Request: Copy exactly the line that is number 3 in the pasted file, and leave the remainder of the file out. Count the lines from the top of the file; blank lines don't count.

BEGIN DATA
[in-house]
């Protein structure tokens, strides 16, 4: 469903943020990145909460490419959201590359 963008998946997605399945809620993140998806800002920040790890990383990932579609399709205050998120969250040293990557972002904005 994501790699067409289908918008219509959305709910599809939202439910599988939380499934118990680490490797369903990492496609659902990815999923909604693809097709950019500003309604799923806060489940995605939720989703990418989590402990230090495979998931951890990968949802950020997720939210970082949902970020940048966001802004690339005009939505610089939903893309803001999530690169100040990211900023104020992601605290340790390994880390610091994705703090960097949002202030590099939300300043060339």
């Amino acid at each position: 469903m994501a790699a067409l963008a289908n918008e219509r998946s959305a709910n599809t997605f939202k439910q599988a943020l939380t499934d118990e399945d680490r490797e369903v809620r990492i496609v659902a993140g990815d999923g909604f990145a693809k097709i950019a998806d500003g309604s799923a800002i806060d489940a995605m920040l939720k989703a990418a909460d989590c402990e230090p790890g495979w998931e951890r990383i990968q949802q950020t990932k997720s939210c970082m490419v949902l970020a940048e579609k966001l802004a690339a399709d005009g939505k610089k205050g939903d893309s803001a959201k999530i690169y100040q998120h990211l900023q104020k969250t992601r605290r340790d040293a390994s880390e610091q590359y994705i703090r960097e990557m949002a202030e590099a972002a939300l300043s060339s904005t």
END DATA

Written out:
């Amino acid at each position: 469903m994501a790699a067409l963008a289908n918008e219509r998946s959305a709910n599809t997605f939202k439910q599988a943020l939380t499934d118990e399945d680490r490797e369903v809620r990492i496609v659902a993140g990815d999923g909604f990145a693809k097709i950019a998806d500003g309604s799923a800002i806060d489940a995605m920040l939720k989703a990418a909460d989590c402990e230090p790890g495979w998931e951890r990383i990968q949802q950020t990932k997720s939210c970082m490419v949902l970020a940048e579609k966001l802004a690339a399709d005009g939505k610089k205050g939903d893309s803001a959201k999530i690169y100040q998120h990211l900023q104020k969250t992601r605290r340790d040293a390994s880390e610091q590359y994705i703090r960097e990557m949002a202030e590099a972002a939300l300043s060339s904005t």